Winning The War On Fear: Australian Doctors Bridging The Information Chasm
Mention the word “medicine” to a member of the Australian public and they are just as likely to conjure up visions of the dreaded “machines that go beep” which dominate hospital rooms as they are to reflect on the men and women who deliver Healthcare services to the public across a diverse range of practices and specialties.
In an age where Healthcare is embracing the Internet of Things and wearable tech, the gentle art of communicating with the public seems part of a now-vanished era, rendered asunder by ‘Dr. Google,’ never to return.
Taking The Message To The People
There is an abundance of evidence to support the benefits successful communication has in clinical consultations. In bridging the doctor–patient divide the challenge is how to span the gap in biomedical understandings of health and disease.
Yet even in our digital age, there is a role for Australian doctors to take, put down the stethoscope and take to their keyboard in writing, be it books or articles, to take the Healthcare message to the public. One ‘doctor who writes’ is Australian oncologist and award-winning author Ranjana Srivastava.
A physician practising oncology and internal medicine in Australia, Dr. Srivastava passionately believes the art of medicine is as important as its science and where possible, Dr. Srivastava OAM actively promotes her mission through her books, articles and media broadcasts.
Information’s Role In The War On Fear
Until 1900 human knowledge doubled approximately every century. By the end of World War II, knowledge was doubling every 25 years. Today on average human knowledge is doubling every 13 months. Ironically, in our information-rich era, patients are still daunted by the difficulty of finding accessible, easily understood information. As any marketer will point out, information abundance and a plethora of choice actually impair decision-making.
As Dr. Srivastava writes, increased medical specialization brings with it the risk that doctors can fail to see the whole picture with risks for patients increasingly emerging from a failure of communication between doctor and patient.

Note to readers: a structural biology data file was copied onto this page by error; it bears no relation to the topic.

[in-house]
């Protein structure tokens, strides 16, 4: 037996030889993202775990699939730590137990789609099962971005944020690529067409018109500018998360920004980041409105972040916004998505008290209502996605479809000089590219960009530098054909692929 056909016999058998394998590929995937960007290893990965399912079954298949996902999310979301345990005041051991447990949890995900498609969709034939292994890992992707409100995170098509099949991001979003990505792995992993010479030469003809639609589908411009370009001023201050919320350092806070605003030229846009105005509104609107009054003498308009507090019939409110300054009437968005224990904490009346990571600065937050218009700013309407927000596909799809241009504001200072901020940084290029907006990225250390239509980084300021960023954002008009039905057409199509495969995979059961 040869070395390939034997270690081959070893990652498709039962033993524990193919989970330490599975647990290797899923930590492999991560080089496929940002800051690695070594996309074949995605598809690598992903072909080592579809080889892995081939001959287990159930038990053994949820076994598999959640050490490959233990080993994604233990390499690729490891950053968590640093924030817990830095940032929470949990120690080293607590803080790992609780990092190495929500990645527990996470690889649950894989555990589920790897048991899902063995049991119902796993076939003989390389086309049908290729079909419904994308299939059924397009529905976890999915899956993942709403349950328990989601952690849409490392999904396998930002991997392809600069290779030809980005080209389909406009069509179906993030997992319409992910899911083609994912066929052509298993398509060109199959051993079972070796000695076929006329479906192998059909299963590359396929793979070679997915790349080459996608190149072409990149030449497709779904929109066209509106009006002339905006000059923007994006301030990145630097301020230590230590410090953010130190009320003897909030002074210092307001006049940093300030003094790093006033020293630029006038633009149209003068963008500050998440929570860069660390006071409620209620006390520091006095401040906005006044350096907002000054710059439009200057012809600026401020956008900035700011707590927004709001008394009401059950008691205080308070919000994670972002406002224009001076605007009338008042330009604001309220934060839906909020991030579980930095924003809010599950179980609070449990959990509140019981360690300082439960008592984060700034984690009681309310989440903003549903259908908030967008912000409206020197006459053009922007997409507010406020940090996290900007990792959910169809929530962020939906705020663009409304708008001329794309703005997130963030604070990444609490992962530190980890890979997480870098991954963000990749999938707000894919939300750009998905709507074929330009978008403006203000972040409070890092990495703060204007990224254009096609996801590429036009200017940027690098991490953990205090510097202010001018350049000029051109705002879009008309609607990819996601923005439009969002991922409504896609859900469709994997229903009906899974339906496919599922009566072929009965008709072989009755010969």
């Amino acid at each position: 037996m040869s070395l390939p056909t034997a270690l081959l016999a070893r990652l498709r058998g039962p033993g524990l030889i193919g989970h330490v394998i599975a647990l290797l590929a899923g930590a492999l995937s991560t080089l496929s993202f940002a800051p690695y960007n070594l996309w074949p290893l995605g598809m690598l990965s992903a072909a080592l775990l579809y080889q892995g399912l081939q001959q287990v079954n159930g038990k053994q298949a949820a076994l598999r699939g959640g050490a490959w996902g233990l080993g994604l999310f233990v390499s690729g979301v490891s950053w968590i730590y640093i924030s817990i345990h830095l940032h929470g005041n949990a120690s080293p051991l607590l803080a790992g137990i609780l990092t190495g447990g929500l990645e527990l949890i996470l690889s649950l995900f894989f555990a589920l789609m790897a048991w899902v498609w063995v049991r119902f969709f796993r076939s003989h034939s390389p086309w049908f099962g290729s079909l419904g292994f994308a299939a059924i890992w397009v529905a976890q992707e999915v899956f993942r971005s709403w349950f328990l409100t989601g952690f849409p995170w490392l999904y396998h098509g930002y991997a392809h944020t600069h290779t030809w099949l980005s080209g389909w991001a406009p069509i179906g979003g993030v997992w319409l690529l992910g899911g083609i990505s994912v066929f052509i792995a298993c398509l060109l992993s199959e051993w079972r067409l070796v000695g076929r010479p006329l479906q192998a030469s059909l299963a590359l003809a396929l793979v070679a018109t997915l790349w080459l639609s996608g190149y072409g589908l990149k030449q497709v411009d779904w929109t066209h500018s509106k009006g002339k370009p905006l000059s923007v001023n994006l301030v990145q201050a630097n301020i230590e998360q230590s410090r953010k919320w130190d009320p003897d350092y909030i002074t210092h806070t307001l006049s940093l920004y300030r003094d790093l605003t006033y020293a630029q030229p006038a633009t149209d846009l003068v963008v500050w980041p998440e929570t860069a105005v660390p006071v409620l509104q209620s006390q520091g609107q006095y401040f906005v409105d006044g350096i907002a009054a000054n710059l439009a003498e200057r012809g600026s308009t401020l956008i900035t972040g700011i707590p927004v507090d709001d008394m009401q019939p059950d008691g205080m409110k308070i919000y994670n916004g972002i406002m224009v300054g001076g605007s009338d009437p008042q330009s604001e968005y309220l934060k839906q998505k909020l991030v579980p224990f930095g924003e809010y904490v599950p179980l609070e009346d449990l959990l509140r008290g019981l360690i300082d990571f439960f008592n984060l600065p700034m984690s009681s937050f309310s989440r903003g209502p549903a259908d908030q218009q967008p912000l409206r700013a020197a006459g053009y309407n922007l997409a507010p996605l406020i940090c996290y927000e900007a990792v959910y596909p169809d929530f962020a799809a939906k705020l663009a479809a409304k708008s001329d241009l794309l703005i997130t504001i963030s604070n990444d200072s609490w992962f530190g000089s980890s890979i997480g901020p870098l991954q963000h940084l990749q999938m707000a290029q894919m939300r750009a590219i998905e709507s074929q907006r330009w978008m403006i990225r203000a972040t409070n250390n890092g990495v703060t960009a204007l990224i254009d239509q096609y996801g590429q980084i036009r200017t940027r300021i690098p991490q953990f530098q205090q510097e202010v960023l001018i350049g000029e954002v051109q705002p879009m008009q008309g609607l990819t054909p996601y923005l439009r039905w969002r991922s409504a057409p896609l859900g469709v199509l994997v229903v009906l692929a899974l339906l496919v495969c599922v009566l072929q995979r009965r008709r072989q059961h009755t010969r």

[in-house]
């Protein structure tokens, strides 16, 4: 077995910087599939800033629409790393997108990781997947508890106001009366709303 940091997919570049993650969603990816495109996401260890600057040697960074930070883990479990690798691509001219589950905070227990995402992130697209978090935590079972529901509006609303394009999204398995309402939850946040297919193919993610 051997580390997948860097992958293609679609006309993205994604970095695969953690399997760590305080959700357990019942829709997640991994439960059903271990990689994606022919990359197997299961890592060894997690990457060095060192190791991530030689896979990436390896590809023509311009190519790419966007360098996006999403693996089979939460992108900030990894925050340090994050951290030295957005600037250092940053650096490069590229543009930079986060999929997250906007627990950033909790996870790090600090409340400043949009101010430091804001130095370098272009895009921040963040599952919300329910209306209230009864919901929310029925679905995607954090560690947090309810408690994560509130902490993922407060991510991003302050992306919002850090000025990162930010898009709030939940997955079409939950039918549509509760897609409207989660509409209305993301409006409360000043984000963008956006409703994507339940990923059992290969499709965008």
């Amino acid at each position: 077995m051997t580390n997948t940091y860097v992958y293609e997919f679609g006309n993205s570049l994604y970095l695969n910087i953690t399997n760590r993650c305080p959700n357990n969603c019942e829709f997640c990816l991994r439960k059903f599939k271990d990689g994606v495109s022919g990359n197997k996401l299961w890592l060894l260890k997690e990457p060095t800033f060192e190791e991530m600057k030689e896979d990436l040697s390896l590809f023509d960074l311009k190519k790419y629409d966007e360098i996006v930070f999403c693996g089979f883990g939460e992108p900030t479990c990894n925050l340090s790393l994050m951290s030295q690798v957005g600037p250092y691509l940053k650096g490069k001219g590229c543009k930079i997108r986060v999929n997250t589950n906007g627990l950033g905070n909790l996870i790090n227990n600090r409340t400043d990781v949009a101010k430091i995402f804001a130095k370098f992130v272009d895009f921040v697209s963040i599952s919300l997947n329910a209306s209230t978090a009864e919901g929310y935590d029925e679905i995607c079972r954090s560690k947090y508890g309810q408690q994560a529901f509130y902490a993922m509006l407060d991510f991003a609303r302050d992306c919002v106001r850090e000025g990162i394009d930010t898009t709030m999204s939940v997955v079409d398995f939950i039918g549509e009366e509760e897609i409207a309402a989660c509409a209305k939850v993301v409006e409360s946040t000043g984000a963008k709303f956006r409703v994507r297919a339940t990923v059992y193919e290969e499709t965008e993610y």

Interestingly, much of the focus on health literacy targets healthcare professionals helping patients become better patients. This process would be streamlined by providing accurate information on health topics that patients can readily assimilate to help them understand their medical condition and its treatment options. Physicians increasingly need to provide patients with information that is simple and clear.
Dr. Srivastava’s own series of book on Cancer set an example of how contemporary healthcare professionals can lead the way by engaging with the community outside their practice.
Cancer is the diagnosis no one wants to hear but is increasingly prevalent with many families or friends being touched by one form of the disease or another. Unfortunately, these days, ‘What’s next?’ quickly assumes overwhelming importance as treatment strategies proliferate. As patients, family and friends grapple with the prognosis, they inevitably encounter fear, uncertainty and hesitation, sparking numerous questions and an avalanche of unsolicited advice.
Communicators such as Dr. Srivastava are showing how to close the gap between professional insight and community and hopefully patient understanding.
A Profile In Prose
After completing her medical degree from Monash University Dr. Ranjana Srivastava won a Fulbright scholar from the University of Chicago (2004). Today, Dr. Srivastava is taking her message to the public through her books articles and broadcasting work along the way becoming an award-winning author. Her latest of four books is After Cancer: A Guide to Living Well. Other books include Dying For A Chat (winner of the 2013 Human Rights Literature Award); Tell Me the Truth: Conversations With My Patients About Life And Death; and A Cancer Companion.
A regular columnist for The Guardian, Dr. Srivastava’s writing frequently features in the New England Journal of Medicine’s Perspectives section where she reflects on medicine, its practice and its impact on doctors, patients and society. The NEJM is published by the Massachusetts Medical Society and is among the most prestigious peer-reviewed medical journals and the oldest continuously published one.
Dr. Srivastava has appeared as both a guest and host of a number of programs across the ABC. Her commentary on medical and social issues is widely reported.
In 2017, Dr. Srivastava was awarded the Medal of the Order of Australia (OAM) for her contribution to improving doctor-patient communication after receiving the Australian Human Rights Award in 2013.
In one way, the opportunities have never been greater for Australian healthcare professionals to share their knowledge and insights with the broader community. We live in a content-driven world, where web pages need to be filled, books published and radio program and podcasts broadcast. Whether it’s a tightly targeted yet complex specialty such as Dr. Srivastava’s oncology and internal medicine or a broader topic, Australia’s healthcare environment will be the richer for contributions. Who knows, you could just be our next award-winning author!